I just finished my first week as a full-stack .NET developer, and that would not have happened without Origin Code Academy! The technology that is used at my job is very similar to what I learned at Origin Code Academy, with a few small differences to make it interesting.
I went to college a while back and got a B.S. in Computer Science-Mathematics, and worked as a developer before Web development existed, but then stuff happened and I ended up in other jobs. When I heard about coding bootcamps, I realized this could be my way back to development. I was nervous realizing I would be older than the average bootcamp student, but felt it would be worth it to try, and that some employers might value workplace experience.
I had recently returned from living overseas and was staying with a relative, so attending Origin Code Academy would mean paying my own living expenses in addition to the tuition. The job guarantee made me feel more confident in my decision, as a guarantee means the bootcamp is motivated to offer a curriculum that teaches the necessary skills, and is motivated to have contacts with employers.
From the first day, I was sure that I'd made the right decision. Cameron is a great instructor, and knows how to present topics in a way that shows how they are relevant to industry usage, and how to use them in applications. When there was something I didn't understand, he was always available to help. I liked that he assigned basic features and extras for homework, so that I could challenge myself to try to get the extras done.
Be prepared to work hard; after all you have only 12 weeks so you need to put in the time. I usually worked until 8-9pm, and worked on the weekends too, probably 70-80 hours a week, even more towards the end. I loved every minute of it, it was so fun to learn all these new concepts and write code and see my applications running on the Web! I had some challenges with my final project, and was not sure that I would be able to get it done, but I managed to complete it, and I was able to put a link to my final project on my resume!
Our latest on Origin Code Academy
Welcome to our last monthly coding bootcamp news roundup of 2016! Each month, we look at all the happenings from the coding bootcamp world from new bootcamps to fundraising announcements, to interesting trends we’re talking about in the office. This December, we heard about a bootcamp scholarship from Uber, employers who are happily hiring bootcamp grads, investments from New York State and a Tokyo-based staffing firm, diversity in tech, and as usual, new coding schools, courses, and campuses!Continue Reading →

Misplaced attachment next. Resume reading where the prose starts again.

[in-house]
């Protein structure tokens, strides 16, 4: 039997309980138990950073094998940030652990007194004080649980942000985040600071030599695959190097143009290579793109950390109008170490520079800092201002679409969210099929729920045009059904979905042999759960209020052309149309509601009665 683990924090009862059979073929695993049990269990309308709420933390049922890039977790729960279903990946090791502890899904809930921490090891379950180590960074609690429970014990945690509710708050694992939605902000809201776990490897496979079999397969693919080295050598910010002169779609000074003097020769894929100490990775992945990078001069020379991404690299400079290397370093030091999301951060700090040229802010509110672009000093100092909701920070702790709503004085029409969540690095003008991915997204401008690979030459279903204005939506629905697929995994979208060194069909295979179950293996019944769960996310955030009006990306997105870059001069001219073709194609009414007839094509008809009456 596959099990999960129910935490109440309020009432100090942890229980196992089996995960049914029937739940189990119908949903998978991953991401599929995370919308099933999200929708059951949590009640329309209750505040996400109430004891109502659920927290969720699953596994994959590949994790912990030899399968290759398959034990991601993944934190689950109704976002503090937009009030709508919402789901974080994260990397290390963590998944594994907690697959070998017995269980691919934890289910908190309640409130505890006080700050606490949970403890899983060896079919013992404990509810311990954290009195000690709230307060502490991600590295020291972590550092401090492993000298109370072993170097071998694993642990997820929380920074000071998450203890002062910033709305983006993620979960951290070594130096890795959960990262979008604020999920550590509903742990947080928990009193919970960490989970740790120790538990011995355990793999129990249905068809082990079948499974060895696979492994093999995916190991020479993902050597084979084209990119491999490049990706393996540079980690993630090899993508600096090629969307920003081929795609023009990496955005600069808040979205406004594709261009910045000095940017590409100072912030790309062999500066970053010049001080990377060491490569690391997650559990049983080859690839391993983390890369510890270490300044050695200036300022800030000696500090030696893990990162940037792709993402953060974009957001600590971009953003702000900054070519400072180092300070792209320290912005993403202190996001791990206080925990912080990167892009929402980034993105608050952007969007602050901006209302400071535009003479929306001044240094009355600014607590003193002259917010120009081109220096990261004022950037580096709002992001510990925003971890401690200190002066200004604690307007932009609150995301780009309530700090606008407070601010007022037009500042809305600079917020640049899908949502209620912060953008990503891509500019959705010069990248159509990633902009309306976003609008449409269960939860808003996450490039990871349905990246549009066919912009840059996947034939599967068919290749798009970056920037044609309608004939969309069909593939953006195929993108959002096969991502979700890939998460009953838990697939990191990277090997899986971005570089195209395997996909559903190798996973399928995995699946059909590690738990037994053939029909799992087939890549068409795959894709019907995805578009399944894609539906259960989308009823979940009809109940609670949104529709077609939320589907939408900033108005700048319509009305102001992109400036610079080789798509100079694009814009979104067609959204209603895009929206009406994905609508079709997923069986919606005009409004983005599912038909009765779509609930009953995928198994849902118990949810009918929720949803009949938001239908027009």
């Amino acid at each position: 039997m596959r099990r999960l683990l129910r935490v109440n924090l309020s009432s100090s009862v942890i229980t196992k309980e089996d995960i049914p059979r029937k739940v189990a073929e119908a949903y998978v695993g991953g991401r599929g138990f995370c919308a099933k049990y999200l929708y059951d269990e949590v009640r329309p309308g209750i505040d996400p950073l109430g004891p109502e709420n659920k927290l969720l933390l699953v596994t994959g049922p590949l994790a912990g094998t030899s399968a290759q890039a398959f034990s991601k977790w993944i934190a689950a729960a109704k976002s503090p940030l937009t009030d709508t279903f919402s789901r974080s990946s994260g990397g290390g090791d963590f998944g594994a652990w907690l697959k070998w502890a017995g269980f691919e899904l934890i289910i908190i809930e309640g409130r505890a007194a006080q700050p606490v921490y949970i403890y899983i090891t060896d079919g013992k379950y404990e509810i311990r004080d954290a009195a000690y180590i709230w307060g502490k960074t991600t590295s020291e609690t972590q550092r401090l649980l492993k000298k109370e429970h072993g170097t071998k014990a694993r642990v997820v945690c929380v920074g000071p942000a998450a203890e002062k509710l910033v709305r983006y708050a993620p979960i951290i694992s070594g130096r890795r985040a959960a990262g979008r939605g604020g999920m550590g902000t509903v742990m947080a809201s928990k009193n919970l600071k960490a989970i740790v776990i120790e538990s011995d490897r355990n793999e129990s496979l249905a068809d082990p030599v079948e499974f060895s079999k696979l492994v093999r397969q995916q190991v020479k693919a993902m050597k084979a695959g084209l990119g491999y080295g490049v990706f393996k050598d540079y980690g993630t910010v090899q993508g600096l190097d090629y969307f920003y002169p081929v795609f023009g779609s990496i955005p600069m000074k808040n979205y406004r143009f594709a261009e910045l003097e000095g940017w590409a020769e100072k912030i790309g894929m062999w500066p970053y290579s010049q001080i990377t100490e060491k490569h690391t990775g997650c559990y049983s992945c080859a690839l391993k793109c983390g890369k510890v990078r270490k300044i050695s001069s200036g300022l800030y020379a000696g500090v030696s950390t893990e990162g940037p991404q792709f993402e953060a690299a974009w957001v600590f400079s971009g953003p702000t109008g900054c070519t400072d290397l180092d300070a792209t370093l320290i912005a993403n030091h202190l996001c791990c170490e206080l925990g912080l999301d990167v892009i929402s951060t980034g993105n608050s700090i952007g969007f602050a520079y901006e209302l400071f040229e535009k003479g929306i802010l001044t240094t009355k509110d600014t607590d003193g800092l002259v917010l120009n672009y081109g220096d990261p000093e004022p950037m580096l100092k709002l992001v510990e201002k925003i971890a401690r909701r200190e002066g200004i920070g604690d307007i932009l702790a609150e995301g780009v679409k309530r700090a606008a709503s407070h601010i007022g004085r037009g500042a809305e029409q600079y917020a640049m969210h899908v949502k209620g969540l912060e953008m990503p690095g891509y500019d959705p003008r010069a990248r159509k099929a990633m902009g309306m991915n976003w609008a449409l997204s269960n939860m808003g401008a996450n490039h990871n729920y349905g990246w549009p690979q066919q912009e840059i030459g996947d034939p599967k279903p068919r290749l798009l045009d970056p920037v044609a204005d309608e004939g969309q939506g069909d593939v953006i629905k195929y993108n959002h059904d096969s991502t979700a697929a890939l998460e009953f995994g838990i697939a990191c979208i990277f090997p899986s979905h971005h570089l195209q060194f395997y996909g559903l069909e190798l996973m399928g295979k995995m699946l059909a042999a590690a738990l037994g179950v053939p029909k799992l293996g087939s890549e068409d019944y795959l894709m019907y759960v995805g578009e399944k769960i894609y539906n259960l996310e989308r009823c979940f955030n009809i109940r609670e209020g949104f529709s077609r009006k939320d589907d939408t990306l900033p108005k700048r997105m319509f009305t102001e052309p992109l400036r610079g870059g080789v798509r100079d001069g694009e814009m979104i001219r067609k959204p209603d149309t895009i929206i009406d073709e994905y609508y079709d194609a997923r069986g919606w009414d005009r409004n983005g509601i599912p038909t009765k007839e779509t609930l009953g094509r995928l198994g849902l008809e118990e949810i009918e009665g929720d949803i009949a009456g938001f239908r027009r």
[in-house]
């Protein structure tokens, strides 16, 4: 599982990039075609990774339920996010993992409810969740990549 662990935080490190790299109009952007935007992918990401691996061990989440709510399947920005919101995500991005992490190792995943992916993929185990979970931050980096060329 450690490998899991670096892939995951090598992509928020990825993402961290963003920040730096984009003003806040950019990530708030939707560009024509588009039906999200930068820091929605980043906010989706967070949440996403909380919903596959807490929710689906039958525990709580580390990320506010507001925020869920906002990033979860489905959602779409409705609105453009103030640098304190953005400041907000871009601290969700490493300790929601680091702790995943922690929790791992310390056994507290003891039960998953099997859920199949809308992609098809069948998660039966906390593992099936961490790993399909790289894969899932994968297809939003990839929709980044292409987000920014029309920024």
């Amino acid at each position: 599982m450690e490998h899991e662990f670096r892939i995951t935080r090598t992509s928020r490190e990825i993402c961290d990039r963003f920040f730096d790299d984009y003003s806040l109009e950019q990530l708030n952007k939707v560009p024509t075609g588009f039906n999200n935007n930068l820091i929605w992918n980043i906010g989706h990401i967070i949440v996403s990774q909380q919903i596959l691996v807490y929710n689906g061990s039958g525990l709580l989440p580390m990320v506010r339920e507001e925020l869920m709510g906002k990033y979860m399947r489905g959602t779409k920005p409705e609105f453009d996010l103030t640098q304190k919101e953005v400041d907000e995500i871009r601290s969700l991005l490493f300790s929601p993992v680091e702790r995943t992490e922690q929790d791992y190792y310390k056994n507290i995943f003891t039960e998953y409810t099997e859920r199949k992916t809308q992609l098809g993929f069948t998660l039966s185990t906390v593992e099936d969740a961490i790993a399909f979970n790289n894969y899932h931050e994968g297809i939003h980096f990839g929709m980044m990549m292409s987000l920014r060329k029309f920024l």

One of the newest players in the bootcamp game, Origin Code Academy has set up shop in San Diego bringing a much needed source of web development training to one of California’s larger cities. With just a couple of immersive code schools to choose from, San Diegans now have access to this .NET based program. Founded by a graduate of Iron Yard Academy, Jeff Winkler decided to open up his own code school after seeing how Iron Yard was having success propagating throughout the country. We recently got a chance to talk to founder Jeff Winkler, a graduate of Iron Yard about his decision to open Origin and how he created his curriculum and found companies to partner with in San Diego.
When is the first Origin Code Academy course?
The first class is in September and we are expected to have around 6 students in the class. We have students signed up for our next class which will begin immediately after New Year’s. This is really our starting point.
Where is the bootcamp being taught?
We’re hosting class at a startup incubator called EvoNexus in San Diego. The shared space suites our needs as we wanted a lot of startup founders to be around the coders and vice-versa.
This particular work space is a perfect fit for us, and they see the value of having a code school in their community.
Is your background in education or programming?
Up until a year and a half ago, I was in finance. From a career perspective, I didn’t feel I was adding a lot of value, and I felt like a commodity.
I started my first startup, Gym Exchange, which eventually merged with Gym Surfing (think: a Travelocity for gyms). We sold it in February of this year and a large part of why we sold was that the buyers really liked our developer who designed and developed it. Selling the company made me want to go to a code school so that I could start another company and not have to give up 50% of it! I lived in Raleigh, North Carolina at the time, which is a fairly big startup town with a few code schools. It's not like New York, San Francisco or maybe Austin but it has a pretty big startup presence.